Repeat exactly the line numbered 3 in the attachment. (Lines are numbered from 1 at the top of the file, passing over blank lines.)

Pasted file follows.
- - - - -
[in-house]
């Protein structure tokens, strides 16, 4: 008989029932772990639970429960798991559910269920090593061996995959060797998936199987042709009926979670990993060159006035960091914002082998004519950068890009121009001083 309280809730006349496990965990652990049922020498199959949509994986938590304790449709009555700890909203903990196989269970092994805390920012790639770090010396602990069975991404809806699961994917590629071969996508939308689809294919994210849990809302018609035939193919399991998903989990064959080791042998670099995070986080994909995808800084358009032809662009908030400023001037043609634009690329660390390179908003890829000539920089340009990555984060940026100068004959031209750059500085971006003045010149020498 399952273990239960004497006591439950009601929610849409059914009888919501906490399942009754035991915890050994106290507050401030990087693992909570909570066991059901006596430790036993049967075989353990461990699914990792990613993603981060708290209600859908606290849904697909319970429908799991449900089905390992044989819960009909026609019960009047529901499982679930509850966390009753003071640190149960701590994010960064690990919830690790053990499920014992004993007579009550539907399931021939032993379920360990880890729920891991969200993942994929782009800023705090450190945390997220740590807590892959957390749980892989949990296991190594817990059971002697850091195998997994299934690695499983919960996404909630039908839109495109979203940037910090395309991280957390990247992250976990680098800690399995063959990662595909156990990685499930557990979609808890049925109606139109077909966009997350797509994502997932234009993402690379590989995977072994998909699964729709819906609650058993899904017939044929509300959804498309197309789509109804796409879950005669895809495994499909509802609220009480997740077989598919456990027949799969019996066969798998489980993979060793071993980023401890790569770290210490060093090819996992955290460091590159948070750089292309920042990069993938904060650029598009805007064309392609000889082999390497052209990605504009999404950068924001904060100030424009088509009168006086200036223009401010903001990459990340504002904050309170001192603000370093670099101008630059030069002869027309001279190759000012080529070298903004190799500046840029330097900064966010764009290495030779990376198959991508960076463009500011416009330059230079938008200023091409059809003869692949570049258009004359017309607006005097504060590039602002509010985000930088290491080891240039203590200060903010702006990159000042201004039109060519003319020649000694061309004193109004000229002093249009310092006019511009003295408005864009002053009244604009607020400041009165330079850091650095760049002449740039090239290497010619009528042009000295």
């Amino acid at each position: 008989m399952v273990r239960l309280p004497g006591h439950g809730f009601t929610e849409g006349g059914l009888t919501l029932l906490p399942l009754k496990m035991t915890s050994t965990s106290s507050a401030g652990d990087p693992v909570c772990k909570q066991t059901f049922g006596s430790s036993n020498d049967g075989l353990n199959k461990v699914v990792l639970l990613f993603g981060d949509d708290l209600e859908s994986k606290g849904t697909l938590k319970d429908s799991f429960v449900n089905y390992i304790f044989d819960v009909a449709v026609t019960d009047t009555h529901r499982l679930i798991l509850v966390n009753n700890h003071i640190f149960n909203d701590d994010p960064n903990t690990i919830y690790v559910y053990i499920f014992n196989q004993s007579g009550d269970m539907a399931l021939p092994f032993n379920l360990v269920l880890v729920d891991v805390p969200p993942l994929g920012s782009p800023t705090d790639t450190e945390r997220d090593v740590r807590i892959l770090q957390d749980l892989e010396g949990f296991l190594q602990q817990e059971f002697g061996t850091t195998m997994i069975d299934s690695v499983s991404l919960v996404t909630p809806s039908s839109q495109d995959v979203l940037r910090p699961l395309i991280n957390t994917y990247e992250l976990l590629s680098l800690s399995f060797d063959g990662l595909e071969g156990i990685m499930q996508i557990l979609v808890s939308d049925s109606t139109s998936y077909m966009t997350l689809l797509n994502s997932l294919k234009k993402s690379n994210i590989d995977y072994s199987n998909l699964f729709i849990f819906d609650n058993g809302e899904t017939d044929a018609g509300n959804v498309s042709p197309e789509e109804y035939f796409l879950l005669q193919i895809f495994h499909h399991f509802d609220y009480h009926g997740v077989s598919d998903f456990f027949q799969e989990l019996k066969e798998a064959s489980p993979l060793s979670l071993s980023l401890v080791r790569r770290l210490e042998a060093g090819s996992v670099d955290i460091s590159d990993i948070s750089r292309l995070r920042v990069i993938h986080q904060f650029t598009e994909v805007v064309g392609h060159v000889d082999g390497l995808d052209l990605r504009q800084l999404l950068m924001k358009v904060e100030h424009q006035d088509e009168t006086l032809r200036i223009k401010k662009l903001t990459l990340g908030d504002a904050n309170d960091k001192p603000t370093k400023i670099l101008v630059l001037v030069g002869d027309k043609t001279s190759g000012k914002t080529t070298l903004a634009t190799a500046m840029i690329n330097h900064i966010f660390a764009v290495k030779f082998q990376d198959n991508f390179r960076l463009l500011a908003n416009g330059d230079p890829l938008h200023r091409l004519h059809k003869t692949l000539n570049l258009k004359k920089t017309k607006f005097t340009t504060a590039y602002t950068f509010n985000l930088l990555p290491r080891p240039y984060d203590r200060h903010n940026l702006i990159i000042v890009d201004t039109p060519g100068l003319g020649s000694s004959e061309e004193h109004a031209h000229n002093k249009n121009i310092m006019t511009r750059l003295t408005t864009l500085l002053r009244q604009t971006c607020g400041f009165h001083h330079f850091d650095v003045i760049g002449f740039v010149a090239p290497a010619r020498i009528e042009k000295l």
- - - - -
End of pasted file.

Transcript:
């Amino acid at each position: 008989m399952v273990r239960l309280p004497g006591h439950g809730f009601t929610e849409g006349g059914l009888t919501l029932l906490p399942l009754k496990m035991t915890s050994t965990s106290s507050a401030g652990d990087p693992v909570c772990k909570q066991t059901f049922g006596s430790s036993n020498d049967g075989l353990n199959k461990v699914v990792l639970l990613f993603g981060d949509d708290l209600e859908s994986k606290g849904t697909l938590k319970d429908s799991f429960v449900n089905y390992i304790f044989d819960v009909a449709v026609t019960d009047t009555h529901r499982l679930i798991l509850v966390n009753n700890h003071i640190f149960n909203d701590d994010p960064n903990t690990i919830y690790v559910y053990i499920f014992n196989q004993s007579g009550d269970m539907a399931l021939p092994f032993n379920l360990v269920l880890v729920d891991v805390p969200p993942l994929g920012s782009p800023t705090d790639t450190e945390r997220d090593v740590r807590i892959l770090q957390d749980l892989e010396g949990f296991l190594q602990q817990e059971f002697g061996t850091t195998m997994i069975d299934s690695v499983s991404l919960v996404t909630p809806s039908s839109q495109d995959v979203l940037r910090p699961l395309i991280n957390t994917y990247e992250l976990l590629s680098l800690s399995f060797d063959g990662l595909e071969g156990i990685m499930q996508i557990l979609v808890s939308d049925s109606t139109s998936y077909m966009t997350l689809l797509n994502s997932l294919k234009k993402s690379n994210i590989d995977y072994s199987n998909l699964f729709i849990f819906d609650n058993g809302e899904t017939d044929a018609g509300n959804v498309s042709p197309e789509e109804y035939f796409l879950l005669q193919i895809f495994h499909h399991f509802d609220y009480h009926g997740v077989s598919d998903f456990f027949q799969e989990l019996k066969e798998a064959s489980p993979l060793s979670l071993s980023l401890v080791r790569r770290l210490e042998a060093g090819s996992v670099d955290i460091s590159d990993i948070s750089r292309l995070r920042v990069i993938h986080q904060f650029t598009e994909v805007v064309g392609h060159v000889d082999g390497l995808d052209l990605r504009q800084l999404l950068m924001k358009v904060e100030h424009q006035d088509e009168t006086l032809r200036i223009k401010k662009l903001t990459l990340g908030d504002a904050n309170d960091k001192p603000t370093k400023i670099l101008v630059l001037v030069g002869d027309k043609t001279s190759g000012k914002t080529t070298l903004a634009t190799a500046m840029i690329n330097h900064i966010f660390a764009v290495k030779f082998q990376d198959n991508f390179r960076l463009l500011a908003n416009g330059d230079p890829l938008h200023r091409l004519h059809k003869t692949l000539n570049l258009k004359k920089t017309k607006f005097t340009t504060a590039y602002t950068f509010n985000l930088l990555p290491r080891p240039y984060d203590r200060h903010n940026l702006i990159i000042v890009d201004t039109p060519g100068l003319g020649s000694s004959e061309e004193h109004a031209h000229n002093k249009n121009i310092m006019t511009r750059l003295t408005t864009l500085l002053r009244q604009t971006c607020g400041f009165h001083h330079f850091d650095v003045i760049g002449f740039v010149a090239p290497a010619r020498i009528e042009k000295l």